For most pet parents, they almost treat all their animal companions as part of the family, mainly because they raise, train or educate, love and take responsibility for them all through their very short lives.
Veterinarian Lisa Horn of the University of Vienna, Australia recently conducted a study that proves dogs and cats treat their humans as their parents.
Horn studied 22 puppies and divided them into three groups. The first group stayed in a room away from their parents. The second group stayed in a room with their humans, who had to remain silent and ignore the pups, while the last group was made up of dogs with their humans, who played and spoke to them.
The results showed that groups two and three who were close to their parents showed themselves to be cheerful, playful and very extroverted animals who loves to socialize with other humans and animals.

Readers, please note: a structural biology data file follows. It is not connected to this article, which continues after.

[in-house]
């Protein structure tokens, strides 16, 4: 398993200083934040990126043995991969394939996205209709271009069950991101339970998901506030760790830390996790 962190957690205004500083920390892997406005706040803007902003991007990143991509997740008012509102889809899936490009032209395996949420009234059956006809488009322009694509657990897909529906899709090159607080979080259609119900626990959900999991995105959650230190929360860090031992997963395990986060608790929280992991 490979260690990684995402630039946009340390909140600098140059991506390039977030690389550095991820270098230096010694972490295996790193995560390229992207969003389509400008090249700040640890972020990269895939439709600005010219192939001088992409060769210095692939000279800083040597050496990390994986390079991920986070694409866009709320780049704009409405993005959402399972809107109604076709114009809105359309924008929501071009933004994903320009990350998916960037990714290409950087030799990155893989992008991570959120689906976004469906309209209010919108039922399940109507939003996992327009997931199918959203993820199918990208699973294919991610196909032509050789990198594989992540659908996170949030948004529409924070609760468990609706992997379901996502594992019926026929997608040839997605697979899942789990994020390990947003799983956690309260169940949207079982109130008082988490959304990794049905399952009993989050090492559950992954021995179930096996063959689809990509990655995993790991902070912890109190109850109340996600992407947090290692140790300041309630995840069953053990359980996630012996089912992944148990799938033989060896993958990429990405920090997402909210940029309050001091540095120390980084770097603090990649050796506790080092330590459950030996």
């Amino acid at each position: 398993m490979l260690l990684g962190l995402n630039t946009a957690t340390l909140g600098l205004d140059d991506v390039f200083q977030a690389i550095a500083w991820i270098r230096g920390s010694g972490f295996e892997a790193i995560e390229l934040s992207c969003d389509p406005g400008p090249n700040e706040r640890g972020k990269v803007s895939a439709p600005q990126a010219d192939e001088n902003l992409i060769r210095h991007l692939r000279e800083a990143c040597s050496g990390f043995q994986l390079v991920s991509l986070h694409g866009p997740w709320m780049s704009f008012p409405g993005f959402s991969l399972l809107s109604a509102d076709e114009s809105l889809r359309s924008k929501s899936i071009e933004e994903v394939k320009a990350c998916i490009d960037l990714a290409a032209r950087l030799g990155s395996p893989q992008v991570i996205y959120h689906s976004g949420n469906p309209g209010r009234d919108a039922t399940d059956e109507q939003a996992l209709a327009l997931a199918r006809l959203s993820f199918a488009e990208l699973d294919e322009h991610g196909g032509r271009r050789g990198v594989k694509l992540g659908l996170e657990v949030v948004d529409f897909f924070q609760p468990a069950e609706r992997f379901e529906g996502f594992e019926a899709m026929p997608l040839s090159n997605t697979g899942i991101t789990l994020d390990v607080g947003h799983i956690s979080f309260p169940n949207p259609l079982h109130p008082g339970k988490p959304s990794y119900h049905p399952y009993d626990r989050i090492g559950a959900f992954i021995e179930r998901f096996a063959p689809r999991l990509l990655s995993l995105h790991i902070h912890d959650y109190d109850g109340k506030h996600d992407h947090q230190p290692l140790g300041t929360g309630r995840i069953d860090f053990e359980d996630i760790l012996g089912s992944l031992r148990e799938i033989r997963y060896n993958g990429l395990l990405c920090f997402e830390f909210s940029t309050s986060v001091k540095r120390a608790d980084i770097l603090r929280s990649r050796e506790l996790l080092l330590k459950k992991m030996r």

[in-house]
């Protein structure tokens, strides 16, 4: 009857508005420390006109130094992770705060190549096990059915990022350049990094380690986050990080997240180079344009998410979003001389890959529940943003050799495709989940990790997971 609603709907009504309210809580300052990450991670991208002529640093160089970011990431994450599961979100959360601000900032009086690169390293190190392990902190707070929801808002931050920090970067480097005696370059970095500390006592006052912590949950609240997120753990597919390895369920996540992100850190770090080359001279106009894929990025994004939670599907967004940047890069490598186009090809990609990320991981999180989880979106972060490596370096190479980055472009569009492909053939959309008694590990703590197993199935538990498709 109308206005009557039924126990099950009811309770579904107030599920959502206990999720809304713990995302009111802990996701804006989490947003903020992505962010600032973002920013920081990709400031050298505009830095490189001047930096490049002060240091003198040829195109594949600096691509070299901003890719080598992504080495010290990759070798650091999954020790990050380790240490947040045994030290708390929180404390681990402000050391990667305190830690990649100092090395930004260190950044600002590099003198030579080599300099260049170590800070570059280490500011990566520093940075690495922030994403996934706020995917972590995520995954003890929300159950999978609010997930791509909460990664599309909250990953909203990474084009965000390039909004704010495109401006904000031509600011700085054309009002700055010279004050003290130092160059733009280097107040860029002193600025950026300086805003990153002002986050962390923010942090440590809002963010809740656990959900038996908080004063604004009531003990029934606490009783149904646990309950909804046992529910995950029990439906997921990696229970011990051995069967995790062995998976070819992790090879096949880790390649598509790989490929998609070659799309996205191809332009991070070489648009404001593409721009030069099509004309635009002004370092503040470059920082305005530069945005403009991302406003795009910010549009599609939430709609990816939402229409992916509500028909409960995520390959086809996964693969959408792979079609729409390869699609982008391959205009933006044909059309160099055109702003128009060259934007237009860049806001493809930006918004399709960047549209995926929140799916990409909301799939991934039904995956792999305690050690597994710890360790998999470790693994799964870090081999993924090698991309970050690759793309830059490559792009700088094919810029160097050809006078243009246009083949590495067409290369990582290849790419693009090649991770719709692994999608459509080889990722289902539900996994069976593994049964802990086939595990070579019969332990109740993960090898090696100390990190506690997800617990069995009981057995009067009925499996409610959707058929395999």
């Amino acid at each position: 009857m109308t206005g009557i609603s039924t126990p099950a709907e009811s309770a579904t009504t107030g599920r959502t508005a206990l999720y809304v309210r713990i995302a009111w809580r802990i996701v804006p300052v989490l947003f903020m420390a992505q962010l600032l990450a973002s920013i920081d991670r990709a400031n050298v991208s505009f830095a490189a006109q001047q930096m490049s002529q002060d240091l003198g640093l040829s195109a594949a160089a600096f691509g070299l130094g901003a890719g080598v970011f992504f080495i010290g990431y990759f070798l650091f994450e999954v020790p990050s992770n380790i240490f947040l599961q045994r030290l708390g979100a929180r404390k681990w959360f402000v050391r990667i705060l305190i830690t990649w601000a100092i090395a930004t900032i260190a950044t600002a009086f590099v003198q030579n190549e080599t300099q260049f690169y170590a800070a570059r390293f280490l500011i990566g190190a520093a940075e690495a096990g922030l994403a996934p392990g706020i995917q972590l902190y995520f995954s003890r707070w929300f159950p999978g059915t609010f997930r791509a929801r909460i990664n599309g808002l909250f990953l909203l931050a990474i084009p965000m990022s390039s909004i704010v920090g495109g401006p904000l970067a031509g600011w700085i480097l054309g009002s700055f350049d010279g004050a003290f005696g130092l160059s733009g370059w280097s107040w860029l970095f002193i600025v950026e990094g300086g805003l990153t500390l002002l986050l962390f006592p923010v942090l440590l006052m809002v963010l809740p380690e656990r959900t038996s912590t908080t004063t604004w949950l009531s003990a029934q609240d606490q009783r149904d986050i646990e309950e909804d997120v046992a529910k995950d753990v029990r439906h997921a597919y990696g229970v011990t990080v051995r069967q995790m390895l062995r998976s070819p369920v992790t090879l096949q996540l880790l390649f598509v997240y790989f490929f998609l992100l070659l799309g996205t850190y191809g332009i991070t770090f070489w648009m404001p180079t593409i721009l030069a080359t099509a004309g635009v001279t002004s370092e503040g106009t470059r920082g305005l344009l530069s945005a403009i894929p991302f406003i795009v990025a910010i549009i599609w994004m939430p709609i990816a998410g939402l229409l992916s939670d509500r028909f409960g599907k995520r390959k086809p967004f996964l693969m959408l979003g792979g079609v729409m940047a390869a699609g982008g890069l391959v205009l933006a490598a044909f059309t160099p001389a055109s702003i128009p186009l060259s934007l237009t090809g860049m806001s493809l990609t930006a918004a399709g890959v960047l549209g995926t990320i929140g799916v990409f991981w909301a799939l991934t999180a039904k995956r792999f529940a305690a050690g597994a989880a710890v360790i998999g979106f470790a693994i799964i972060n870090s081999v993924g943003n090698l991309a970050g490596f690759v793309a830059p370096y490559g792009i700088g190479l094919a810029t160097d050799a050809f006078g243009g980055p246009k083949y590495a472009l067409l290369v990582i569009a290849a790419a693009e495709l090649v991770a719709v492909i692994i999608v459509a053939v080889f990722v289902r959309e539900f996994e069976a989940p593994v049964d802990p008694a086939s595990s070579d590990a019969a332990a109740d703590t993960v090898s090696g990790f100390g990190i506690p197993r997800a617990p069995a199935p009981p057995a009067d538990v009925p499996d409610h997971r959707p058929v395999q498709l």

On the other hand, the first group was fearful and did not want to respond to play or even food.
A few days later, Lisa tried to introduce strangers to the dogs in groups two and three. In conclusion, Horn found that the dogs close to their humans feel more motivated, happy, comfortable, and interested, while those who are distant seem to feel fear and lose interest.